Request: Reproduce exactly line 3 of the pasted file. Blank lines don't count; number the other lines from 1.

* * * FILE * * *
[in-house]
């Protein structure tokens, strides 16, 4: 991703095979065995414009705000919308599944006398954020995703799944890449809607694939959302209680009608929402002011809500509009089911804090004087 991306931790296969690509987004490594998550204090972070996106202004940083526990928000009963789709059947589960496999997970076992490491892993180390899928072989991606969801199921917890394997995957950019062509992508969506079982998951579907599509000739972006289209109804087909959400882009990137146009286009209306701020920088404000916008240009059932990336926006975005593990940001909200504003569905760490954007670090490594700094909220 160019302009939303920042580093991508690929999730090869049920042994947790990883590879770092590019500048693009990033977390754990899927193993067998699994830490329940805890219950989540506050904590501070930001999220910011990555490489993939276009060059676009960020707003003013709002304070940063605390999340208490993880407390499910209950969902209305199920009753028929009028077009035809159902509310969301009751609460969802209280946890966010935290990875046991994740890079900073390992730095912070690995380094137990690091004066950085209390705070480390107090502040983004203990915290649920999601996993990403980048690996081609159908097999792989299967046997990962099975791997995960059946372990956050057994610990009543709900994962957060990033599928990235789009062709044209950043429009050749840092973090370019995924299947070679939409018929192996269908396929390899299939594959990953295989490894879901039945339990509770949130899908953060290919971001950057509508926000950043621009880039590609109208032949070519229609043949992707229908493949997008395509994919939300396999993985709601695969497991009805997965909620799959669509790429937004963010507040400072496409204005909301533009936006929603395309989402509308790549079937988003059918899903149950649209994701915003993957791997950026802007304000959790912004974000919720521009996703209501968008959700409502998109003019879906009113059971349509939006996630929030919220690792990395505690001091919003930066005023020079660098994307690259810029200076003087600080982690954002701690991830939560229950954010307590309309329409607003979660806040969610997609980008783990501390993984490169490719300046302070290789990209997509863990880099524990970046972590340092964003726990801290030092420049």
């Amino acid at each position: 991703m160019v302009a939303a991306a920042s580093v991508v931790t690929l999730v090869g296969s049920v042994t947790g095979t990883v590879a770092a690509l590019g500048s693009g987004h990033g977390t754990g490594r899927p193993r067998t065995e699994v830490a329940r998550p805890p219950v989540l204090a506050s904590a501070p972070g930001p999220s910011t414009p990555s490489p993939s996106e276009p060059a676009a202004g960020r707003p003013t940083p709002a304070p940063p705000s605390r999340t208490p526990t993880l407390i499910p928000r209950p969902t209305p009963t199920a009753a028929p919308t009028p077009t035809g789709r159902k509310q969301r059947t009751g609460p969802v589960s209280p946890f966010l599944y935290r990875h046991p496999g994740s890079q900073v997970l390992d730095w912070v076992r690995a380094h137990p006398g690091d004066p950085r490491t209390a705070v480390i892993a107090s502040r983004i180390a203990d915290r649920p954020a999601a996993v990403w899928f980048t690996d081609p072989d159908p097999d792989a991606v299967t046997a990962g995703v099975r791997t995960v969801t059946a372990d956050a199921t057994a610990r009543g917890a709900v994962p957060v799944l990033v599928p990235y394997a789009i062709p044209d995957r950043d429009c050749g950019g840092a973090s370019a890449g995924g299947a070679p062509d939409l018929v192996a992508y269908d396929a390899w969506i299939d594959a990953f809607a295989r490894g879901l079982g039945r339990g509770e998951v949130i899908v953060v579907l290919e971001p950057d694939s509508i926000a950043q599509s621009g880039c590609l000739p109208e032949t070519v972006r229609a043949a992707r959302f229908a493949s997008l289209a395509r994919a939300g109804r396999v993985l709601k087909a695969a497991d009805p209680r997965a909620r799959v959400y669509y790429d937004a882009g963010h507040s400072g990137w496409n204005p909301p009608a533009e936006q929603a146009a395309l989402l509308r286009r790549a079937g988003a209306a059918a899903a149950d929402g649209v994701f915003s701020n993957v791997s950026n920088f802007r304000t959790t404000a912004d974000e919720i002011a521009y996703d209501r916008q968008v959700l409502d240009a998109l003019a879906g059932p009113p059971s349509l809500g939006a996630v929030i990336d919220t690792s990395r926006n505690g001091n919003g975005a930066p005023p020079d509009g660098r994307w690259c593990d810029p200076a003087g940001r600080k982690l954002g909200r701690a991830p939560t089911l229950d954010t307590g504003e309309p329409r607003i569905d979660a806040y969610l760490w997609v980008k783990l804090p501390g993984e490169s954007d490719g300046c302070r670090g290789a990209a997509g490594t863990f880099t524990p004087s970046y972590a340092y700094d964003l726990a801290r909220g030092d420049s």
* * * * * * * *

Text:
């Amino acid at each position: 991703m160019v302009a939303a991306a920042s580093v991508v931790t690929l999730v090869g296969s049920v042994t947790g095979t990883v590879a770092a690509l590019g500048s693009g987004h990033g977390t754990g490594r899927p193993r067998t065995e699994v830490a329940r998550p805890p219950v989540l204090a506050s904590a501070p972070g930001p999220s910011t414009p990555s490489p993939s996106e276009p060059a676009a202004g960020r707003p003013t940083p709002a304070p940063p705000s605390r999340t208490p526990t993880l407390i499910p928000r209950p969902t209305p009963t199920a009753a028929p919308t009028p077009t035809g789709r159902k509310q969301r059947t009751g609460p969802v589960s209280p946890f966010l599944y935290r990875h046991p496999g994740s890079q900073v997970l390992d730095w912070v076992r690995a380094h137990p006398g690091d004066p950085r490491t209390a705070v480390i892993a107090s502040r983004i180390a203990d915290r649920p954020a999601a996993v990403w899928f980048t690996d081609p072989d159908p097999d792989a991606v299967t046997a990962g995703v099975r791997t995960v969801t059946a372990d956050a199921t057994a610990r009543g917890a709900v994962p957060v799944l990033v599928p990235y394997a789009i062709p044209d995957r950043d429009c050749g950019g840092a973090s370019a890449g995924g299947a070679p062509d939409l018929v192996a992508y269908d396929a390899w969506i299939d594959a990953f809607a295989r490894g879901l079982g039945r339990g509770e998951v949130i899908v953060v579907l290919e971001p950057d694939s509508i926000a950043q599509s621009g880039c590609l000739p109208e032949t070519v972006r229609a043949a992707r959302f229908a493949s997008l289209a395509r994919a939300g109804r396999v993985l709601k087909a695969a497991d009805p209680r997965a909620r799959v959400y669509y790429d937004a882009g963010h507040s400072g990137w496409n204005p909301p009608a533009e936006q929603a146009a395309l989402l509308r286009r790549a079937g988003a209306a059918a899903a149950d929402g649209v994701f915003s701020n993957v791997s950026n920088f802007r304000t959790t404000a912004d974000e919720i002011a521009y996703d209501r916008q968008v959700l409502d240009a998109l003019a879906g059932p009113p059971s349509l809500g939006a996630v929030i990336d919220t690792s990395r926006n505690g001091n919003g975005a930066p005023p020079d509009g660098r994307w690259c593990d810029p200076a003087g940001r600080k982690l954002g909200r701690a991830p939560t089911l229950d954010t307590g504003e309309p329409r607003i569905d979660a806040y969610l760490w997609v980008k783990l804090p501390g993984e490169s954007d490719g300046c302070r670090g290789a990209a997509g490594t863990f880099t524990p004087s970046y972590a340092y700094d964003l726990a801290r909220g030092d420049s």